Starfield is an Awesome Hero Experience

5 Ways Starfield provides a great experience that left a positive impression on me. And I've been playing role-playing games for years and years.

Starfield is an Awesome Hero Experience
Image: Bethesda.

If you haven’t played Starfield, this article will not include major spoilers but might spoil minor things. Read on whether you’re on the fence about playing this game.

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Let’s dive in!

You Have a Healthy Relationship With Your Parents

I know this point might not resonate with everyone. For me, who probably needs therapy thanks to my Orthodox Jewish father, this game made me feel seen.

You can have your parents around if you take this as a feat at character creation.

Your parents love you without any conditions. Well, there is one condition. Help them pay weekly rent in New Atlantis. If you stop paying rent, they will leave the city, and you won’t be able to contact them again.

This feat pays for itself as your parents shower you with gifts. They even give you one gift at some point (which I won’t spoil), making it all worth it.

While I did enjoy this part of the game, the developers need to improve it to react to things that happen in your life. If you get married in the game, it seems like you can't bring this up with your parents in any way. And yes, getting married is something you can do in the game.

The game can award you a title, or you can complete an amazing storyline. Those actions are not visible when talking to your parents. I wouldn’t care if your parents were completely detached from everything you do in the game. Yet, they are pretty involved in things you do in the first few hours. They even visit Constellation, which is your home base on New Atlantis.

You Can Make A LOT of Money in This Game

Aside from selling all the junk you find in every location you visit, you can build a business in the game. By building outposts, you could set up automation for selling resources you harvest. That is a whole other article to write.

Setting this up at the beginning of the game could allow you to buy a good late-game ship or even a house. You don’t need the most expensive ship you could buy, but it’s a video game! Wouldn’t it be awesome to do it anyway?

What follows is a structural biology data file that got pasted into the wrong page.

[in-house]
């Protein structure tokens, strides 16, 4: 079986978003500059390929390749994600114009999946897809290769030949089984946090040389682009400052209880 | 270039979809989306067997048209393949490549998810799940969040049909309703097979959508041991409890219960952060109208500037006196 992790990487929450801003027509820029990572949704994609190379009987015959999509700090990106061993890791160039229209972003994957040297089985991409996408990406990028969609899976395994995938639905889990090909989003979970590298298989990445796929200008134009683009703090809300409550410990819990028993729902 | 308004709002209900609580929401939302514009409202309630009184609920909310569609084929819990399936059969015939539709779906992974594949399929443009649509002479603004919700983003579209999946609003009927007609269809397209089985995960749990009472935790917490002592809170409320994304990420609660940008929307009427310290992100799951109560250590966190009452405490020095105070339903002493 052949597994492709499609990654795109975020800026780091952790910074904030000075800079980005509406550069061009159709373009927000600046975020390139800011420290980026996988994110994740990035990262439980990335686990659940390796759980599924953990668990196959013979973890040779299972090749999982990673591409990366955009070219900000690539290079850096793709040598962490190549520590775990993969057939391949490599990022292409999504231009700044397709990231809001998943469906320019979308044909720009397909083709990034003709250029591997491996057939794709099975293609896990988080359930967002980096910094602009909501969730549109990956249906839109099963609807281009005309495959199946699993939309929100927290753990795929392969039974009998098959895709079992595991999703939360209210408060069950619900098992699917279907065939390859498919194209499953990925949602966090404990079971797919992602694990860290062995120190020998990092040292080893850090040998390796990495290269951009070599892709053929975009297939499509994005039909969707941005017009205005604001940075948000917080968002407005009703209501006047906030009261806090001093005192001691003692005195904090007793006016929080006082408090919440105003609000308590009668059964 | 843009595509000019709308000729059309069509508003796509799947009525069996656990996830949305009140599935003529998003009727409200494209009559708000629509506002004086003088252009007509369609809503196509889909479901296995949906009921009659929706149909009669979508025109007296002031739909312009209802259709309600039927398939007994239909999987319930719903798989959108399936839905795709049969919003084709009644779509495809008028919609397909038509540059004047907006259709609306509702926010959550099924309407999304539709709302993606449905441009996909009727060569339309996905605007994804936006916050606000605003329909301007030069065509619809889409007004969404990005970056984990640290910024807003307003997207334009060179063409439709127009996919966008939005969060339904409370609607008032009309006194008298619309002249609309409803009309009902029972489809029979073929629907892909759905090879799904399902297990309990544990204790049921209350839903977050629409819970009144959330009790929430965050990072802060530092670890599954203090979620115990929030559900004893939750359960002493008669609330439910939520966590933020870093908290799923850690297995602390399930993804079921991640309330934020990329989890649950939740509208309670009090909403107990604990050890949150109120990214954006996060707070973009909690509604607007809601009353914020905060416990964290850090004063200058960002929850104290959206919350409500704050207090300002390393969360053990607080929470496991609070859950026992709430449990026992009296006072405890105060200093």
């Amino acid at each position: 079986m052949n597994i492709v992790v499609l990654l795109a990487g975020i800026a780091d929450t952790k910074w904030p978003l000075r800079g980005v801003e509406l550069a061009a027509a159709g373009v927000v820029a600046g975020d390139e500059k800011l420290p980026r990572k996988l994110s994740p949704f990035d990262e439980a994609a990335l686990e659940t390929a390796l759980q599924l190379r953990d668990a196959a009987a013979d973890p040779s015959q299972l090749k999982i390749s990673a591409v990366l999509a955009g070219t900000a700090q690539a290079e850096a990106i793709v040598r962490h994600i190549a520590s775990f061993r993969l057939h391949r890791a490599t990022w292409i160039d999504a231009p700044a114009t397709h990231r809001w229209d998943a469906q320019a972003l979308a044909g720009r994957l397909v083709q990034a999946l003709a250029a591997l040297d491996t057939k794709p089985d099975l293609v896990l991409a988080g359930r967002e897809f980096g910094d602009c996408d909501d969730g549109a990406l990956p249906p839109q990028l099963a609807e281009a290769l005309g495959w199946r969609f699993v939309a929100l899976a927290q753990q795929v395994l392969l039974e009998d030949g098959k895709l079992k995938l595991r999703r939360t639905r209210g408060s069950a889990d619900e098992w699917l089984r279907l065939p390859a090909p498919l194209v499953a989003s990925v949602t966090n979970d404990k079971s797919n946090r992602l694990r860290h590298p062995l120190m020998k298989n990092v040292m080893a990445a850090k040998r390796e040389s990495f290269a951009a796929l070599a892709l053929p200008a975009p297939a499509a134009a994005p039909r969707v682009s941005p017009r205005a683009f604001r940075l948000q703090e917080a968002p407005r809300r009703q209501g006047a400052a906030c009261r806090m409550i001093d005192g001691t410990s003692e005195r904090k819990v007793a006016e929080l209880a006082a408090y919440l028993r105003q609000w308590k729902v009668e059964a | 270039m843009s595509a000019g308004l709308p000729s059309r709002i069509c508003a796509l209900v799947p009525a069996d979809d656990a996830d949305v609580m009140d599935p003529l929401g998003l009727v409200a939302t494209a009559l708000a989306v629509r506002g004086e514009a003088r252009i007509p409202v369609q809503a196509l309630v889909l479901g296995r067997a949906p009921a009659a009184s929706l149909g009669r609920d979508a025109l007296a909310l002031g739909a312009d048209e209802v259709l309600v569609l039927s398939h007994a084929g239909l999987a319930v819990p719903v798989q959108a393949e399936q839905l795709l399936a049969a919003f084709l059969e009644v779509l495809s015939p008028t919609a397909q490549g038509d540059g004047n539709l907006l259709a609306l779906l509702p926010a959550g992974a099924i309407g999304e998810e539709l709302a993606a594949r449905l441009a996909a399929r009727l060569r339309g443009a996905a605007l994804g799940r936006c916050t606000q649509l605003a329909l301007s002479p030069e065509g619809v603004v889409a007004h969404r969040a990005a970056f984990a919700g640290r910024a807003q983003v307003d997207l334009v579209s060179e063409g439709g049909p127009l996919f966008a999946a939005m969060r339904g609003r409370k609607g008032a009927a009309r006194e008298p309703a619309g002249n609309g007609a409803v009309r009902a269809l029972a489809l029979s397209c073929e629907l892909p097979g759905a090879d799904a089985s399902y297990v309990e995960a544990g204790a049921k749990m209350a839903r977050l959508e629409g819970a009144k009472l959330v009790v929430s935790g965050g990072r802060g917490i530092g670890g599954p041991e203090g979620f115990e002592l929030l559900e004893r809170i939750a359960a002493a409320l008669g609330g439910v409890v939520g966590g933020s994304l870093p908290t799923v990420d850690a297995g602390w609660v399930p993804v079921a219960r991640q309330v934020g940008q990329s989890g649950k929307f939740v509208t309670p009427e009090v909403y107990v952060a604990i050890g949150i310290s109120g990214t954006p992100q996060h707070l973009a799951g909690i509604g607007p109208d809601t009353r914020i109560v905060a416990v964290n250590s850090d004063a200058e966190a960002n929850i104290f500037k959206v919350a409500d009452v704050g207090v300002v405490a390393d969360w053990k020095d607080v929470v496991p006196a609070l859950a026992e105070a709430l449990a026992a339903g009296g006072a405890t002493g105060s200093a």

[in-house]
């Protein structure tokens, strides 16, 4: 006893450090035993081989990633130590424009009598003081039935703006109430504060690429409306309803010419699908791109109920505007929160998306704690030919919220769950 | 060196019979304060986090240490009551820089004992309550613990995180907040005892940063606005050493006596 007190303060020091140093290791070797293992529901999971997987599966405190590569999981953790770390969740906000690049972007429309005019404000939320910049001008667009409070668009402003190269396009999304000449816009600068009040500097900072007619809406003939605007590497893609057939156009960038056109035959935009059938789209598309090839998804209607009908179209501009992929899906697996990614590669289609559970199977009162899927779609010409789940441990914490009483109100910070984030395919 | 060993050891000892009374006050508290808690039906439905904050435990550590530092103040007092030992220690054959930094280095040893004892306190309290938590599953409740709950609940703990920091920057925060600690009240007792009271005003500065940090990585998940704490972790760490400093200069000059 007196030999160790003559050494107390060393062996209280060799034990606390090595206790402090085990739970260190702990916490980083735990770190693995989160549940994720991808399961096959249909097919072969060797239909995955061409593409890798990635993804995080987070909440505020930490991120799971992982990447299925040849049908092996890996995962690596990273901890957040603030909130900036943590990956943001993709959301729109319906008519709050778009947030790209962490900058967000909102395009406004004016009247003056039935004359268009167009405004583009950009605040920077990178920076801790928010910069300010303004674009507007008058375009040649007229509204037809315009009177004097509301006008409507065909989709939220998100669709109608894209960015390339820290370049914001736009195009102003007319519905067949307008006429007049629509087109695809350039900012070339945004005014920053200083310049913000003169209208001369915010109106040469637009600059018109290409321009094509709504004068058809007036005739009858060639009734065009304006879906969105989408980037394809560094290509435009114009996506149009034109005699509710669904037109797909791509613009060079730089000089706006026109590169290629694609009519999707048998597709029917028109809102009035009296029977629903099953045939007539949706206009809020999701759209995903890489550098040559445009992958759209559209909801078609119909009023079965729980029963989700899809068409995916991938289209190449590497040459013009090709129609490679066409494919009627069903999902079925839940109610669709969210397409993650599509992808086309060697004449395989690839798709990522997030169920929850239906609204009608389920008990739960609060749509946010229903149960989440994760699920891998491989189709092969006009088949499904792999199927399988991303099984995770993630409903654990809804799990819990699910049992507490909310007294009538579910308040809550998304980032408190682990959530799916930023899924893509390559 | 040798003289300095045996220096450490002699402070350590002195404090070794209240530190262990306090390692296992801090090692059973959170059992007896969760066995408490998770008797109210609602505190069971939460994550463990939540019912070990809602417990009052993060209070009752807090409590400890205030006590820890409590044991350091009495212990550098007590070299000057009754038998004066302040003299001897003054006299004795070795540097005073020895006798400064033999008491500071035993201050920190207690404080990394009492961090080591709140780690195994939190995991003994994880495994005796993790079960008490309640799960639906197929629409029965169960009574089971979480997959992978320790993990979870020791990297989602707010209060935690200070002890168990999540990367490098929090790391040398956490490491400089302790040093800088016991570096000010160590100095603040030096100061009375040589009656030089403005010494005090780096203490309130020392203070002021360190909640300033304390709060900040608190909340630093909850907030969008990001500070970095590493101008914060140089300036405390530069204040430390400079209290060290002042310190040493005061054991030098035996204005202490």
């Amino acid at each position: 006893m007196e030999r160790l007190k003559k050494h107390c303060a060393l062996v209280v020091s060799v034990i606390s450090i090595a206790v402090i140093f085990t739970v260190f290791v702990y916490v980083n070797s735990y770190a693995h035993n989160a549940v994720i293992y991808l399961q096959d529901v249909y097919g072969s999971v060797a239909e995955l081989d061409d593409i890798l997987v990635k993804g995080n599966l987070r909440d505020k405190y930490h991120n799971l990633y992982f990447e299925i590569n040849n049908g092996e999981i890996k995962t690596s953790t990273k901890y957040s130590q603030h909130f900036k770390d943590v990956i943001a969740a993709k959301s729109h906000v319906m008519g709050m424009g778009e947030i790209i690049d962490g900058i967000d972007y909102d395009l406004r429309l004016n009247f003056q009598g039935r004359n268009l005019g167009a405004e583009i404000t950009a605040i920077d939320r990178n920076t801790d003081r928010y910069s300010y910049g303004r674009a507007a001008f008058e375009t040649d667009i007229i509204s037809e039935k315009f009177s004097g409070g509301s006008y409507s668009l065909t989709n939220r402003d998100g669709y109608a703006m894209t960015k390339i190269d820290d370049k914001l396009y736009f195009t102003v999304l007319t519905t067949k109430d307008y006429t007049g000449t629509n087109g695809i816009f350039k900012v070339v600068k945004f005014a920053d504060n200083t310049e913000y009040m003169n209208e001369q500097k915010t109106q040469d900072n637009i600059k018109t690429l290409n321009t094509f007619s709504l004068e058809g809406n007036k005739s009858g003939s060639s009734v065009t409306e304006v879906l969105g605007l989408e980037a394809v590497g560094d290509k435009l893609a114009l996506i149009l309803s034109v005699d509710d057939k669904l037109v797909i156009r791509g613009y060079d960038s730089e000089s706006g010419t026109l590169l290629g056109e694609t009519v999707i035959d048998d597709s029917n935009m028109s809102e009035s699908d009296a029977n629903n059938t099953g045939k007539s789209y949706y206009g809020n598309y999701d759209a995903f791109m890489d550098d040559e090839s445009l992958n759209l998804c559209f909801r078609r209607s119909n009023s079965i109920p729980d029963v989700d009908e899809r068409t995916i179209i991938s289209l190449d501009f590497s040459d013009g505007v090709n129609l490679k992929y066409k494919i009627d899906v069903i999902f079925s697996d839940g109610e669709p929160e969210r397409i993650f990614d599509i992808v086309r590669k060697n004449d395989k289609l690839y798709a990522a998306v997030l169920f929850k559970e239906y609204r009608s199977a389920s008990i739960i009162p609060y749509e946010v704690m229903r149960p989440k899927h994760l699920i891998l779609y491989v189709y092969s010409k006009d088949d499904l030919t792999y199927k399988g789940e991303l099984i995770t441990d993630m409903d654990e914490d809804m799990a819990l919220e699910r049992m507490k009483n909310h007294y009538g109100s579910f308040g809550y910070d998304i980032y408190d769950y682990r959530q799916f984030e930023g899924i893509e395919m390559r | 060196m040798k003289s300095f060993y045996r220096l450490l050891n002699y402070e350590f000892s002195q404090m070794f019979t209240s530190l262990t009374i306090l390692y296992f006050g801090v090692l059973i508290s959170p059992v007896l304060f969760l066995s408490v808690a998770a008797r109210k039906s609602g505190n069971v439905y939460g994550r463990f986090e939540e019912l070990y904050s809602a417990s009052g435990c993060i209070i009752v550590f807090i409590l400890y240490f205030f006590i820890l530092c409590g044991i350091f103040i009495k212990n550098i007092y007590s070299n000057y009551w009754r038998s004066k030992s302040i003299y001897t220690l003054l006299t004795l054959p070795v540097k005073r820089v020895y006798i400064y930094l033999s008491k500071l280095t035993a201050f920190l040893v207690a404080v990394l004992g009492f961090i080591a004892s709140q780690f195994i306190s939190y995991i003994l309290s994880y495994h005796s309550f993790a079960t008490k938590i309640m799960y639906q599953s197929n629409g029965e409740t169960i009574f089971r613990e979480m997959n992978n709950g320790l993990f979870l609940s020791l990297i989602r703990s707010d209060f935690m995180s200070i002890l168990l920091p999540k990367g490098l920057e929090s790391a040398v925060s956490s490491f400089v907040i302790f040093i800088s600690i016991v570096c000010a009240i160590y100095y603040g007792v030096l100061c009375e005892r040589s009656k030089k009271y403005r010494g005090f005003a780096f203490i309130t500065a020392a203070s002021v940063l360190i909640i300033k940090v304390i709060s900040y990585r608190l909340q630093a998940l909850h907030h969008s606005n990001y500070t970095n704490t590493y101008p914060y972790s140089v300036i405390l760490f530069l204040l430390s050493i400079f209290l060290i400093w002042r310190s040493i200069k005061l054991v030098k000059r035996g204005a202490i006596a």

While you could sell all your junk in the Trade Authority kiosk, you should find the right buyer for some items. Not everyone is willing to pay the same.

Investing skill points in the Commerce skill can also make you a lot of money, especially early on in the game.

Your Skill Tree Requires Evidence

One of the things I love the most about this game is that leveling up doesn’t mean you’re good at what you do. You need to prove it by completing challenges. For example, persuade 5 people if you want to upgrade your persuasion skills.

All skills have requirements, meaning getting experience is only part of the game. You must also work on those challenges to allow spending those skill points. That is the definition of a hero’s journey. You provide evidence to the game that you are getting better by doing the thing you’re trying to improve.

Since there are so many skills, and each tier depends on the last, it pushes you to think about who your character is. What are they focusing on? Are they an explorer who will invest much time into building outposts and doing research? Are they a gun for hire who is amassing skills in combat? (you could crush combat without them, BTW)

You choose who you are in this game and focus your skills around that. Yet, there’s no level cap; it just becomes harder to get experience as you level up more and more. But it’s possible. How much time are you willing to commit to your character development?

You Get Awarded Titles in This Game

There are so many storylines in this game. You can become a space ranger, a corporate executive, a military veteran, and so on.

Each of those storylines is like a little game all on its own. You could skip them all, but you’re missing out on a chunk of content that makes this world feel alive. Some of those storylines present decisions affecting many lives in the galaxy. Not just around you.

Your companions will react to your actions after each storyline's conclusion. Their reaction will depend on their personalities.

I would have loved it if the game recognized those titles around the game, but I realize it’s a lot of work in such a huge game.

As discussed above, some of those storylines may coincide with who you choose to become as a person. There’s a storyline for a stealth-based character, one for a fighter, one for a space pirate, et cetera. You could do them all, but those that are in your wheelhouse would be easier to complete.

Starfield Favors Good People

Being a good person is something I thoroughly enjoy doing in all the role-playing games I play. I could never play a Renegade run in Mass Effect. It’s too cringe.

In Starfield, being a good person works in my favor. Aside from enemies, people reward you when you lead with truth and kindness. Treating my parents with kindness always worked in my favor. Treating my companions with kindness always led to better relationships. Treating random strangers with kindness always seemed to yield better results.

Some people are looking for confrontation in these games. The game steers you towards being a good person, which I appreciate in a game where you can be and do anything you want.

What Do You Think About Starfield?

Have you played it? What do you think about it? Let me know in the comments below!